Motivating Patients – a Physician Coach Brings Neuroscience to the Rescue!

As healthcare providers, we need to communicate with and motivate many different types of people each day. With some, we feel as if our communication is seamless. We say what Screen Shot 2015-05-02 at 10.22.16 AMwe mean, and they understand and respond appropriately. With others, our words are misinterpreted. Where we meant to reassure, we instead provoke anxiety. As we try to motivate, we instead discourage. As a physician coach, I work with physicians to help them communicate more skillfully.  One of our current challenges is that we’re asked to do more in each patient visit, while being given less time to do it.  That means that we need better tools than simply sitting across from a patient and leisurely explaining what they need to do.  The exploding field of neuroscience can provide us with better ways to engage with people who might have different ways of seeing the world than we do so we can be more effective and efficient in caring for them.

Christine Comaford, serial entrepreneur/venture capitalist/former Microsoft engineer/executive coach, explains that there are 4 meta-programs that we each use to process the information coming to us. Two of them are particularly useful in dealing with patients. The first, “toward-away,” proposes that some people move toward rewards and others away from pain. We can ask, “What do you want in your work/your home/your life?” If the person describes what they want to achieve or attain, they are likely “toward” processors. They will resonate more with words and concepts that focus on what they will get from an intervention. If they speak more about wanting to prevent a disaster or “hold the fort down,” we might want to emphasize what they will avoid. Knowing what motivates each patient allows us to select appropriate language and examples. A toward person may be energized to stop smoking if he thinks he will have the energy to play with his grandchildren. Describing the debilitation and suffering that results from smoking may pack more of a punch for the away person.

The second dichotomy is “active-reflective.” Active people like to take immediate action and move ahead. Reflective people prefer instead to analyze the situation, obtain data and opinions, and then decide. If we ask, “How do you solve problems at work?” we’ll hear the active people say, “I like to make a decision and move on.” The reflective people will share that they like to weigh all their options before moving ahead. While we need to fully explain the procedure and complications of any treatment, the active person will be satisfied with less detailed information and may feel more comfortable with a plan to “get it done” and “not wait.” The reflective person may need more information to make a decision to undergo treatment and will be reassured by words such as “could” or “consider.”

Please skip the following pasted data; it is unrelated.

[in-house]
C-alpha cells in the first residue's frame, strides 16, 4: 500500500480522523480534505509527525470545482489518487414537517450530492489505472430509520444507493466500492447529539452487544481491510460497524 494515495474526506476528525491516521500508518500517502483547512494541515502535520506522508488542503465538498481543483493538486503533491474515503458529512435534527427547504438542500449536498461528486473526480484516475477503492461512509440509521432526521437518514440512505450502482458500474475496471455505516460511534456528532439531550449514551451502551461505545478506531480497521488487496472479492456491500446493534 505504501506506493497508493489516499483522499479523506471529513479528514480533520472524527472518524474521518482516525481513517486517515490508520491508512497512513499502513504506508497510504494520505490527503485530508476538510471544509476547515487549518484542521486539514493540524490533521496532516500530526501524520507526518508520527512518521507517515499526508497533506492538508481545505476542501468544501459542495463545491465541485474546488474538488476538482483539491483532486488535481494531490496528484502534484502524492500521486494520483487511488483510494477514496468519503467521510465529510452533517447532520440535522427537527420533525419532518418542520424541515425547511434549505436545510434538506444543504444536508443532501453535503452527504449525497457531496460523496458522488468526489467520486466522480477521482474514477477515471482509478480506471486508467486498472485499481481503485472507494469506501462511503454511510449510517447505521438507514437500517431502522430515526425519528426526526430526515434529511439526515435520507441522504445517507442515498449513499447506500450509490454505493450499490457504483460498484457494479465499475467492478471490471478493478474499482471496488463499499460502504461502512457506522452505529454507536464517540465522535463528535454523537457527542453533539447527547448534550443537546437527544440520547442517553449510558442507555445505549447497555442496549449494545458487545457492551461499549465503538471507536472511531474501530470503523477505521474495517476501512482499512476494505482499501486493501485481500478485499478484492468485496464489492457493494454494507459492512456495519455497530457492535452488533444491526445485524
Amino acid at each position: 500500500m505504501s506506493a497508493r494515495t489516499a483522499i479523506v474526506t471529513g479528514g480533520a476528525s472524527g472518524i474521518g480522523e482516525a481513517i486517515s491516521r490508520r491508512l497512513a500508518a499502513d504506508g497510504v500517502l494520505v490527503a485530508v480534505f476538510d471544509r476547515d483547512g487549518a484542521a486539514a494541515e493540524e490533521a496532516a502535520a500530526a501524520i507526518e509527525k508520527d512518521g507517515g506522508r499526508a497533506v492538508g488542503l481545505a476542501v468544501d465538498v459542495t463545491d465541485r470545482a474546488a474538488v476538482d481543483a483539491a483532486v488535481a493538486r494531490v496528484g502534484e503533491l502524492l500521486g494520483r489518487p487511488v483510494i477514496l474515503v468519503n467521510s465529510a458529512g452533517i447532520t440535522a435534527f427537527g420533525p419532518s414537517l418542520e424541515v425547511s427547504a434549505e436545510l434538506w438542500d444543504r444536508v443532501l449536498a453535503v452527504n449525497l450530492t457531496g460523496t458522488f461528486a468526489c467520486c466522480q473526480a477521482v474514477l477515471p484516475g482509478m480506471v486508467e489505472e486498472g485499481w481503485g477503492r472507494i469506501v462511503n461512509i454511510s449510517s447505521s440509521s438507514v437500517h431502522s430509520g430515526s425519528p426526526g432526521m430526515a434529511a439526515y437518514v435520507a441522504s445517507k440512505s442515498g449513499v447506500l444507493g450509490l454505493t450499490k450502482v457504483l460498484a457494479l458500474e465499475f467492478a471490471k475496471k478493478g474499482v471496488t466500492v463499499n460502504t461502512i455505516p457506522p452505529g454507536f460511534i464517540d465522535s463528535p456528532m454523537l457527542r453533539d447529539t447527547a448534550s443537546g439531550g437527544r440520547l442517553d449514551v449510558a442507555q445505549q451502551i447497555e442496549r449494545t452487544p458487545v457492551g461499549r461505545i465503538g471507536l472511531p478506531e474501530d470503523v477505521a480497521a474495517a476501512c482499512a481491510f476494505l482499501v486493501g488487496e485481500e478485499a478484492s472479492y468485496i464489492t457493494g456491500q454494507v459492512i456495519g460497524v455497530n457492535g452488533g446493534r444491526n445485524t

During our medical training, we learn a new language – the language of medicine. We begin to use words derived from Greek and Latin that end in –itis or –ectomy. As we learn to skillfully communicate with patients, we learn to translate these words back into English so our patients understand. Neuroscience now provides us yet another language – a simple language that holds enormous power for influencing and motivating our patients to make choices that support their better health. While it does take some time and attention to incorporate into our daily practice, I guarantee that it’s easier and less complicated than memorizing all of those mnemonics during medical school!

About Helane Fronek

Over the past 28 years I have had a fascinating and fulfilling career in medicine, initially practicing as a general internist and then as a procedural specialist, caring for patients with vein disorders. As Assistant Clinical Professor of Medicine at UC- San Diego School of Medicine, I’m thrilled to be teaching medical students crucial communication skills along with many other aspects involved in the practice of medicine.
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